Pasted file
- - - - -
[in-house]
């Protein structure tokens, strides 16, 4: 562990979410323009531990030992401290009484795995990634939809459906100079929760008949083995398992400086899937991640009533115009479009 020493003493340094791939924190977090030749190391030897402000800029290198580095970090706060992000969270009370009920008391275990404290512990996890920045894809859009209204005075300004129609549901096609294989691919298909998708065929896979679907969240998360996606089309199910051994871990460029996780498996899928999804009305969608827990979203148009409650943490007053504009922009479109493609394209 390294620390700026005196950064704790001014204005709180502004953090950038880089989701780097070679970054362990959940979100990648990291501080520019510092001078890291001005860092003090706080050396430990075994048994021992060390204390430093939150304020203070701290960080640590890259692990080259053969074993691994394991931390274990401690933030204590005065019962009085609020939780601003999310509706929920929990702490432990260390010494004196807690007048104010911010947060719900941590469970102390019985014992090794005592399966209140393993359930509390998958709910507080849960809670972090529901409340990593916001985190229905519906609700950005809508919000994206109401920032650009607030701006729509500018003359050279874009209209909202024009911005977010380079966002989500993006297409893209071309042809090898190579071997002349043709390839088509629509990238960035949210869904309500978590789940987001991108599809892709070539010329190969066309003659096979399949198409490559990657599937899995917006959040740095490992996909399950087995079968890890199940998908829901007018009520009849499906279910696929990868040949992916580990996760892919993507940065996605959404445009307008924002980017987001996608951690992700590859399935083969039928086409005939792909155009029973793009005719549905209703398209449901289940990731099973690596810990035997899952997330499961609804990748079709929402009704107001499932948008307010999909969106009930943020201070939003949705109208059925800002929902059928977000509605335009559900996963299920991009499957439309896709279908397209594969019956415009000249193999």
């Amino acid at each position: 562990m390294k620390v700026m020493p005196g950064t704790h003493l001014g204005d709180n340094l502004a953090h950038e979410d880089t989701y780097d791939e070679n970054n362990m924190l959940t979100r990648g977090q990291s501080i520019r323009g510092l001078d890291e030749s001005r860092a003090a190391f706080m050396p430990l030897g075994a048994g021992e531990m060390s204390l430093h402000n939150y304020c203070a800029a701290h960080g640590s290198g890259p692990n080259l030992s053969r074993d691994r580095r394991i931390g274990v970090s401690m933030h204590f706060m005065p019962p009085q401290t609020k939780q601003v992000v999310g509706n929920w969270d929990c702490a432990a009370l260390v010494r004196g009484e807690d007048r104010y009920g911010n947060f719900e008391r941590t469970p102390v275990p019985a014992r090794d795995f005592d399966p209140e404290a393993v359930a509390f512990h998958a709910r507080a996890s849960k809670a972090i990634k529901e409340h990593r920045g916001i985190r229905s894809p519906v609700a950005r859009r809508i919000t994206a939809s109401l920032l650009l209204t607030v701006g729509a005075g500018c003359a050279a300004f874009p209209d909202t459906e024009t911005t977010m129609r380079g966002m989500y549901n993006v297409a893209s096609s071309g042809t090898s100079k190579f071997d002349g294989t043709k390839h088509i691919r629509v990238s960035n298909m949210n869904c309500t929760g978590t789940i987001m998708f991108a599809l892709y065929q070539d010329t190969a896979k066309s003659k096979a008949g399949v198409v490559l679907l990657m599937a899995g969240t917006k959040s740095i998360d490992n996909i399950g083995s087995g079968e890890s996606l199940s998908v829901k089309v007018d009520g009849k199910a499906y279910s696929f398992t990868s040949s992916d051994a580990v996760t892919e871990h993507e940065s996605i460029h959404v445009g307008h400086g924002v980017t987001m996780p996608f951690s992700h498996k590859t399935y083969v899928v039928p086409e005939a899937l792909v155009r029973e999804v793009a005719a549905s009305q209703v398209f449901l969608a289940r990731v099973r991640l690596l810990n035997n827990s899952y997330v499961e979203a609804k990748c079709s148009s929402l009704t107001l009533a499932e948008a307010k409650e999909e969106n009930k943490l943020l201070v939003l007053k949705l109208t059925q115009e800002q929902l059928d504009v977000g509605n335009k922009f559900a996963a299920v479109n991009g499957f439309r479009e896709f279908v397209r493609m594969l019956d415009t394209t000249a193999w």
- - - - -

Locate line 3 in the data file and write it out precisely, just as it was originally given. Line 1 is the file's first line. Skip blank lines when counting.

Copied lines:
């Amino acid at each position: 562990m390294k620390v700026m020493p005196g950064t704790h003493l001014g204005d709180n340094l502004a953090h950038e979410d880089t989701y780097d791939e070679n970054n362990m924190l959940t979100r990648g977090q990291s501080i520019r323009g510092l001078d890291e030749s001005r860092a003090a190391f706080m050396p430990l030897g075994a048994g021992e531990m060390s204390l430093h402000n939150y304020c203070a800029a701290h960080g640590s290198g890259p692990n080259l030992s053969r074993d691994r580095r394991i931390g274990v970090s401690m933030h204590f706060m005065p019962p009085q401290t609020k939780q601003v992000v999310g509706n929920w969270d929990c702490a432990a009370l260390v010494r004196g009484e807690d007048r104010y009920g911010n947060f719900e008391r941590t469970p102390v275990p019985a014992r090794d795995f005592d399966p209140e404290a393993v359930a509390f512990h998958a709910r507080a996890s849960k809670a972090i990634k529901e409340h990593r920045g916001i985190r229905s894809p519906v609700a950005r859009r809508i919000t994206a939809s109401l920032l650009l209204t607030v701006g729509a005075g500018c003359a050279a300004f874009p209209d909202t459906e024009t911005t977010m129609r380079g966002m989500y549901n993006v297409a893209s096609s071309g042809t090898s100079k190579f071997d002349g294989t043709k390839h088509i691919r629509v990238s960035n298909m949210n869904c309500t929760g978590t789940i987001m998708f991108a599809l892709y065929q070539d010329t190969a896979k066309s003659k096979a008949g399949v198409v490559l679907l990657m599937a899995g969240t917006k959040s740095i998360d490992n996909i399950g083995s087995g079968e890890s996606l199940s998908v829901k089309v007018d009520g009849k199910a499906y279910s696929f398992t990868s040949s992916d051994a580990v996760t892919e871990h993507e940065s996605i460029h959404v445009g307008h400086g924002v980017t987001m996780p996608f951690s992700h498996k590859t399935y083969v899928v039928p086409e005939a899937l792909v155009r029973e999804v793009a005719a549905s009305q209703v398209f449901l969608a289940r990731v099973r991640l690596l810990n035997n827990s899952y997330v499961e979203a609804k990748c079709s148009s929402l009704t107001l009533a499932e948008a307010k409650e999909e969106n009930k943490l943020l201070v939003l007053k949705l109208t059925q115009e800002q929902l059928d504009v977000g509605n335009k922009f559900a996963a299920v479109n991009g499957f439309r479009e896709f279908v397209r493609m594969l019956d415009t394209t000249a193999w």